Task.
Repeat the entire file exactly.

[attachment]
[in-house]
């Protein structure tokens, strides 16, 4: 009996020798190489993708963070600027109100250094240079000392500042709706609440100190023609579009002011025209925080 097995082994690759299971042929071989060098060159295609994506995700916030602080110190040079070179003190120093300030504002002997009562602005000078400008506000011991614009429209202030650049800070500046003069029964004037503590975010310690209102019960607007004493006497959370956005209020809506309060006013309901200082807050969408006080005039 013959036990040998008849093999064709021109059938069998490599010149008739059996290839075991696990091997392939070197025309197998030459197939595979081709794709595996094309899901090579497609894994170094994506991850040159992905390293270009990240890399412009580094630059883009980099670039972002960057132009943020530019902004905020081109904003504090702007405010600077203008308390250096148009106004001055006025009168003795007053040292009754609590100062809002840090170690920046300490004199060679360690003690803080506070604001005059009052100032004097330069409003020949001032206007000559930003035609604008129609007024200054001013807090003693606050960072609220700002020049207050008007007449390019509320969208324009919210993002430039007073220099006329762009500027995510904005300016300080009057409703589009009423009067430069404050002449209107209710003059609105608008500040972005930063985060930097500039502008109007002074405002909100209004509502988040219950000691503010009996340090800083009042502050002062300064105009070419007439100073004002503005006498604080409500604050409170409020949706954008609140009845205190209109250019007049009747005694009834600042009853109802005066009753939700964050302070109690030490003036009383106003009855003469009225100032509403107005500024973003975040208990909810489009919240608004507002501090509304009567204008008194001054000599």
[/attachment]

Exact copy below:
[in-house]
């Protein structure tokens, strides 16, 4: 009996020798190489993708963070600027109100250094240079000392500042709706609440100190023609579009002011025209925080 097995082994690759299971042929071989060098060159295609994506995700916030602080110190040079070179003190120093300030504002002997009562602005000078400008506000011991614009429209202030650049800070500046003069029964004037503590975010310690209102019960607007004493006497959370956005209020809506309060006013309901200082807050969408006080005039 013959036990040998008849093999064709021109059938069998490599010149008739059996290839075991696990091997392939070197025309197998030459197939595979081709794709595996094309899901090579497609894994170094994506991850040159992905390293270009990240890399412009580094630059883009980099670039972002960057132009943020530019902004905020081109904003504090702007405010600077203008308390250096148009106004001055006025009168003795007053040292009754609590100062809002840090170690920046300490004199060679360690003690803080506070604001005059009052100032004097330069409003020949001032206007000559930003035609604008129609007024200054001013807090003693606050960072609220700002020049207050008007007449390019509320969208324009919210993002430039007073220099006329762009500027995510904005300016300080009057409703589009009423009067430069404050002449209107209710003059609105608008500040972005930063985060930097500039502008109007002074405002909100209004509502988040219950000691503010009996340090800083009042502050002062300064105009070419007439100073004002503005006498604080409500604050409170409020949706954008609140009845205190209109250019007049009747005694009834600042009853109802005066009753939700964050302070109690030490003036009383106003009855003469009225100032509403107005500024973003975040208990909810489009919240608004507002501090509304009567204008008194001054000599």